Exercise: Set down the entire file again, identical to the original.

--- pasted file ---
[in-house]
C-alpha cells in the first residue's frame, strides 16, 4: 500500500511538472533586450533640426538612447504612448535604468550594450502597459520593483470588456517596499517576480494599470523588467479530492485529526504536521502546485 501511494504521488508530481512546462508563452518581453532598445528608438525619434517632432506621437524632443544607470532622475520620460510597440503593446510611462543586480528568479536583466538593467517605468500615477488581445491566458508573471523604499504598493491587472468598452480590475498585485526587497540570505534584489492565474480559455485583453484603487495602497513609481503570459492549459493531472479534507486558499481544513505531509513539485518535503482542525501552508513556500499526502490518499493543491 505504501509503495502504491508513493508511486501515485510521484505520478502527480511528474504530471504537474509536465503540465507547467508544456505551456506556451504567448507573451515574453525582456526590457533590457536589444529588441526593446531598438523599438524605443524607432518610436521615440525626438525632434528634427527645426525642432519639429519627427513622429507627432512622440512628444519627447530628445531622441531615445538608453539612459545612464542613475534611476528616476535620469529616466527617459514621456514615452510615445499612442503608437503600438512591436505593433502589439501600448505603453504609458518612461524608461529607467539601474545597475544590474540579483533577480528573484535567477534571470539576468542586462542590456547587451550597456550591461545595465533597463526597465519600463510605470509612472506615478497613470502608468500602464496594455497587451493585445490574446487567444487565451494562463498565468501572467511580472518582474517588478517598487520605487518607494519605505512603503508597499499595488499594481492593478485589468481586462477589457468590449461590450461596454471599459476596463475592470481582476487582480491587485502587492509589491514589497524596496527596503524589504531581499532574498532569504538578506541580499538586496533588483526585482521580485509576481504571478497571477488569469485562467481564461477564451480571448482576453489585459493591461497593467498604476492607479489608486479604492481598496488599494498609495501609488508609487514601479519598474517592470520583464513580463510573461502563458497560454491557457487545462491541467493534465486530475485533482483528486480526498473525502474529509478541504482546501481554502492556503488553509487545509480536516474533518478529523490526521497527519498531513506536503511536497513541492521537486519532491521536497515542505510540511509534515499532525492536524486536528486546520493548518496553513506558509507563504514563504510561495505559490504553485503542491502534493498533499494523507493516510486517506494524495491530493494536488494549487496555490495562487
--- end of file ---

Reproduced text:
[in-house]
C-alpha cells in the first residue's frame, strides 16, 4: 500500500511538472533586450533640426538612447504612448535604468550594450502597459520593483470588456517596499517576480494599470523588467479530492485529526504536521502546485 501511494504521488508530481512546462508563452518581453532598445528608438525619434517632432506621437524632443544607470532622475520620460510597440503593446510611462543586480528568479536583466538593467517605468500615477488581445491566458508573471523604499504598493491587472468598452480590475498585485526587497540570505534584489492565474480559455485583453484603487495602497513609481503570459492549459493531472479534507486558499481544513505531509513539485518535503482542525501552508513556500499526502490518499493543491 505504501509503495502504491508513493508511486501515485510521484505520478502527480511528474504530471504537474509536465503540465507547467508544456505551456506556451504567448507573451515574453525582456526590457533590457536589444529588441526593446531598438523599438524605443524607432518610436521615440525626438525632434528634427527645426525642432519639429519627427513622429507627432512622440512628444519627447530628445531622441531615445538608453539612459545612464542613475534611476528616476535620469529616466527617459514621456514615452510615445499612442503608437503600438512591436505593433502589439501600448505603453504609458518612461524608461529607467539601474545597475544590474540579483533577480528573484535567477534571470539576468542586462542590456547587451550597456550591461545595465533597463526597465519600463510605470509612472506615478497613470502608468500602464496594455497587451493585445490574446487567444487565451494562463498565468501572467511580472518582474517588478517598487520605487518607494519605505512603503508597499499595488499594481492593478485589468481586462477589457468590449461590450461596454471599459476596463475592470481582476487582480491587485502587492509589491514589497524596496527596503524589504531581499532574498532569504538578506541580499538586496533588483526585482521580485509576481504571478497571477488569469485562467481564461477564451480571448482576453489585459493591461497593467498604476492607479489608486479604492481598496488599494498609495501609488508609487514601479519598474517592470520583464513580463510573461502563458497560454491557457487545462491541467493534465486530475485533482483528486480526498473525502474529509478541504482546501481554502492556503488553509487545509480536516474533518478529523490526521497527519498531513506536503511536497513541492521537486519532491521536497515542505510540511509534515499532525492536524486536528486546520493548518496553513506558509507563504514563504510561495505559490504553485503542491502534493498533499494523507493516510486517506494524495491530493494536488494549487496555490495562487